Ken's Story: Birmingham Hip Resurfacing
Fifty-year-old Ken Clark of Hopkinton is looking to score big. In fact, he has already scheduled a re-match on the basketball court with his teenage son. Just two weeks after recovering from a hip resurfacing procedure at Newton-Wellesley Hospital, Clark is quite anxious to return to his active lifestyle.
Getting help at the Joint Center
Clark, a 29 year veteran of the Hopkinton Fire Department, said his problems started over 20 years ago when he fell off a roof during a routine fire call. Then, several years later, he injured himself again while playing in a football fundraiser.
After enduring severe hip pain over the last three years, Clark finally decided he needed to seek medical attention.
"While I was coaching basketball for my youngest son, a mother of another player noticed that I was in pain. That’s when she recommended that I go see Dr. Snyder," he said.
One of the first Birmingham Hip Resurfacing patients
Clark was one of the first patients at Newton-Wellesley Hospital to undergo Birmingham Hip Resurfacing, a technology recently FDA-approved as an alternative to total hip replacement.
Daniel Snyder, MD, an orthopaedic surgeon at Newton-Wellesley, is among one of a handful of physicians in the country trained on this new technique. He was trained in the Birmingham Hip Resurfacing method in Birmingham, England and operated with the original designer and developer Derek McMinn.
Unlike total hip replacement, which reconstructs the entire hip joint, hip resurfacing simply shaves and caps a few centimeters of bone within the joint. It is a new alternative to traditional hip replacement and now available in the United States.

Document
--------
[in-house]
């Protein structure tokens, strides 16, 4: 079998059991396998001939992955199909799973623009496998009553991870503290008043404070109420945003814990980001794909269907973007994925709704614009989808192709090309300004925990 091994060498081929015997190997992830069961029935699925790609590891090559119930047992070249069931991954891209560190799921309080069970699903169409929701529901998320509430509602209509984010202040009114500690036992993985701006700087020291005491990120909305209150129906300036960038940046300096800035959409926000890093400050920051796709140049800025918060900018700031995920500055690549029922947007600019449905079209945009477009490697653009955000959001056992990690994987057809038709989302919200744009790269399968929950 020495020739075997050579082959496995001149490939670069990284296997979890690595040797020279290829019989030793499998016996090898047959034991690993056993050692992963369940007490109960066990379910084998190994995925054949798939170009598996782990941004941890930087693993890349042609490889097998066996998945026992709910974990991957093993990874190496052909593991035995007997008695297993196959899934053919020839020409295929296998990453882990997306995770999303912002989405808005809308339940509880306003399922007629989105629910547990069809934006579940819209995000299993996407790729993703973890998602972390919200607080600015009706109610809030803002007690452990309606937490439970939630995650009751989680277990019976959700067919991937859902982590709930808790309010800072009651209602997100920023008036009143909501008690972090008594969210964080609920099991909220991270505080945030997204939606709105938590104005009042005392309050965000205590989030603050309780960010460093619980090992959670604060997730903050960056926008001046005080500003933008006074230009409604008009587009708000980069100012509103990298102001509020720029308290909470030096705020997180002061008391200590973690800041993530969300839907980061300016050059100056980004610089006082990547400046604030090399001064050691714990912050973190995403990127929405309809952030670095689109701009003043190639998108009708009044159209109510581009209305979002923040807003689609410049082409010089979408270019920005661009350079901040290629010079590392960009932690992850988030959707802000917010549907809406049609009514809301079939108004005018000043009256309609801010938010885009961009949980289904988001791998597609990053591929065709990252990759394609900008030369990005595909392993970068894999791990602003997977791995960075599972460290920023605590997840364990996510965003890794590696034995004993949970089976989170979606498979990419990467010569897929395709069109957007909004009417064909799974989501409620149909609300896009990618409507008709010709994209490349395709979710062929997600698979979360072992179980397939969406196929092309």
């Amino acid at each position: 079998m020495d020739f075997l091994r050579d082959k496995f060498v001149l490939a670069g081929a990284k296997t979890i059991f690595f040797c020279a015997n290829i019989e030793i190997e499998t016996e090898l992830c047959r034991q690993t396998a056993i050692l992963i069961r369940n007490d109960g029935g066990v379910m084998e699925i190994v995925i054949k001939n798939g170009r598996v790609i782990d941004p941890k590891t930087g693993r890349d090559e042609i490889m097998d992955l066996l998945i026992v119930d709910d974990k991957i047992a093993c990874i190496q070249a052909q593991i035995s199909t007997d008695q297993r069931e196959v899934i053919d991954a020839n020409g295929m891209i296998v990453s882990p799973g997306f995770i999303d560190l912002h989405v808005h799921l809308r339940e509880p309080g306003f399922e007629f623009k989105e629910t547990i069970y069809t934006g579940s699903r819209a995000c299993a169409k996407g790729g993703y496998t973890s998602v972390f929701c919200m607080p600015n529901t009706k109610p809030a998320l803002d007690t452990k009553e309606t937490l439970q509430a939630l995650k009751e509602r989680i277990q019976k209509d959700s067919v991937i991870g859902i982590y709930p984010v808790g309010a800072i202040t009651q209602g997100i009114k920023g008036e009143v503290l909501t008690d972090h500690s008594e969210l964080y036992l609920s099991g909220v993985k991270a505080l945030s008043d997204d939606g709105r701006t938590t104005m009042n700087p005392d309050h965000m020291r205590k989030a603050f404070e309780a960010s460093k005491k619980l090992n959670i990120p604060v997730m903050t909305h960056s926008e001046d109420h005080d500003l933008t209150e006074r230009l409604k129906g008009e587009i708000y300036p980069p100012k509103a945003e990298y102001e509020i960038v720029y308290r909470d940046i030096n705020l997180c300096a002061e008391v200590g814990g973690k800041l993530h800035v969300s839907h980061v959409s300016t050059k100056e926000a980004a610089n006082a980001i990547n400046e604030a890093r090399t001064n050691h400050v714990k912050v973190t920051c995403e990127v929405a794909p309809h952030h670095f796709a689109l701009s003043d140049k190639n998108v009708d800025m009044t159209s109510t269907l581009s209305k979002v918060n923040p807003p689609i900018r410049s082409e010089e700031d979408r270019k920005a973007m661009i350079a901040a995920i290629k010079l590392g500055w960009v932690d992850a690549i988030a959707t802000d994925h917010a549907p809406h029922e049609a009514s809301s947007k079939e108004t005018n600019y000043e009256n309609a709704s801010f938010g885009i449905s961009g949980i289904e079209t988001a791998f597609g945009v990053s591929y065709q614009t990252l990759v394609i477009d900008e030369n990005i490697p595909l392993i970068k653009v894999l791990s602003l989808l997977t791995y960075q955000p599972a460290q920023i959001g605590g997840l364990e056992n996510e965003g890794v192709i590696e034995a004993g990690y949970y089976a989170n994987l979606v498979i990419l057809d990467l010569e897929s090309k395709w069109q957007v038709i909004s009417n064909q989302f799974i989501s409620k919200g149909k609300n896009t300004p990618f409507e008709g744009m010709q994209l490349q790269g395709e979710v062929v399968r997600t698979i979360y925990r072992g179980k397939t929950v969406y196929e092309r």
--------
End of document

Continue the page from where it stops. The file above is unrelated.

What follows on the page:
An ideal candidate for Hip Resurfacing
Hip resurfacing is intended for active adults between the ages of 40 and 60 years, like Clark, who are suffering from hip pain due to osteoarthritis, developmental dysplasia and avascular necrosis (when poor blood circulation starves the bones that form the hip joint, causing the bone to die and hip joint to collapse).
This particular "Birmingham" approach preserves more of the patient’s natural bone structures and stability, covering the joint’s surfaces with an all-metal ball and socket joint that more closely resembles a tooth cap than a hip implant.
Hip Resurfacing vs. Traditional Hip Replacement
Traditional hip replacements use a metal ball and plastic socket. The plastic socket wears down over time, and may need to be replaced. In fact, according to Dr. Snyder, it is the leading cause of follow-up surgeries. Other benefits of hip resurfacing include the reduction of post-operative dislocation and inaccurate leg length, as well as shorter recovery times.
"This is one of the most exciting procedures I’ve seen in years," said Dr. Snyder, who has been on the Newton-Wellesley Hospital medical staff since 1985. "I see hip resurfacing as the ideal solution for many of my young, active patients who suffer from hip pain. As my patients are getting younger and staying physically active much later in life, I’ve needed an alternative to total hip replacement that accommodates their age and lifestyle."
"My progress so far has been phenomenal," said Clark. "I already have a date with my son to play one-on-one in about six months. If that’s not motivation, I don’t know what is. Thanks to Dr. Snyder, I’m going to make that happen."
To make an appointment or find out more about the Jim & Ellen Kaplan Joint Center at Newton-Wellesley Hospital, please call us at 617-243-5155 or email us.
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